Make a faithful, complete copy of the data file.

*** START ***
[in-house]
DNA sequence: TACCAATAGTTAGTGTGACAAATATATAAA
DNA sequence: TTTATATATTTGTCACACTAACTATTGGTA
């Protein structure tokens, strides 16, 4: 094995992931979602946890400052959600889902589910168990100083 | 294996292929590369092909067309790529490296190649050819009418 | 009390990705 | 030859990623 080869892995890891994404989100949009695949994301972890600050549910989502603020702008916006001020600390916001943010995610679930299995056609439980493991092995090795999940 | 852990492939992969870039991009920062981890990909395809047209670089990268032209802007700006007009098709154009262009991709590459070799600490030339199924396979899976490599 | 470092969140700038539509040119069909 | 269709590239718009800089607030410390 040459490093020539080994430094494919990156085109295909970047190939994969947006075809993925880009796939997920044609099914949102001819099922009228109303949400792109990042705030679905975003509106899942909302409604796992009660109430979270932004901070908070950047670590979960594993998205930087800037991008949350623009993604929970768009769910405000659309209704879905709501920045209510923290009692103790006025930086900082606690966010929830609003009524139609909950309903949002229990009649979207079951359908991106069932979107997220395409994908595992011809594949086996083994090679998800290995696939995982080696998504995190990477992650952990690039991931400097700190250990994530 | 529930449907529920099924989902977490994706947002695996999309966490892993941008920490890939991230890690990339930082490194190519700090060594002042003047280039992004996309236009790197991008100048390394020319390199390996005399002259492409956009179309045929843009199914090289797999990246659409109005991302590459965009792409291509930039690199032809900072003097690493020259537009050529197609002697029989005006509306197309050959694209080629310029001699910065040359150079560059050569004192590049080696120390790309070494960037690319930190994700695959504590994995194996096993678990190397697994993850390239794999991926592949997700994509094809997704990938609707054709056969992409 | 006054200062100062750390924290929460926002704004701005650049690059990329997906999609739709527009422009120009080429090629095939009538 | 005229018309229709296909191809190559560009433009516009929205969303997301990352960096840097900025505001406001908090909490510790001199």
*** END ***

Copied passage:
[in-house]
DNA sequence: TACCAATAGTTAGTGTGACAAATATATAAA
DNA sequence: TTTATATATTTGTCACACTAACTATTGGTA
């Protein structure tokens, strides 16, 4: 094995992931979602946890400052959600889902589910168990100083 | 294996292929590369092909067309790529490296190649050819009418 | 009390990705 | 030859990623 080869892995890891994404989100949009695949994301972890600050549910989502603020702008916006001020600390916001943010995610679930299995056609439980493991092995090795999940 | 852990492939992969870039991009920062981890990909395809047209670089990268032209802007700006007009098709154009262009991709590459070799600490030339199924396979899976490599 | 470092969140700038539509040119069909 | 269709590239718009800089607030410390 040459490093020539080994430094494919990156085109295909970047190939994969947006075809993925880009796939997920044609099914949102001819099922009228109303949400792109990042705030679905975003509106899942909302409604796992009660109430979270932004901070908070950047670590979960594993998205930087800037991008949350623009993604929970768009769910405000659309209704879905709501920045209510923290009692103790006025930086900082606690966010929830609003009524139609909950309903949002229990009649979207079951359908991106069932979107997220395409994908595992011809594949086996083994090679998800290995696939995982080696998504995190990477992650952990690039991931400097700190250990994530 | 529930449907529920099924989902977490994706947002695996999309966490892993941008920490890939991230890690990339930082490194190519700090060594002042003047280039992004996309236009790197991008100048390394020319390199390996005399002259492409956009179309045929843009199914090289797999990246659409109005991302590459965009792409291509930039690199032809900072003097690493020259537009050529197609002697029989005006509306197309050959694209080629310029001699910065040359150079560059050569004192590049080696120390790309070494960037690319930190994700695959504590994995194996096993678990190397697994993850390239794999991926592949997700994509094809997704990938609707054709056969992409 | 006054200062100062750390924290929460926002704004701005650049690059990329997906999609739709527009422009120009080429090629095939009538 | 005229018309229709296909191809190559560009433009516009929205969303997301990352960096840097900025505001406001908090909490510790001199």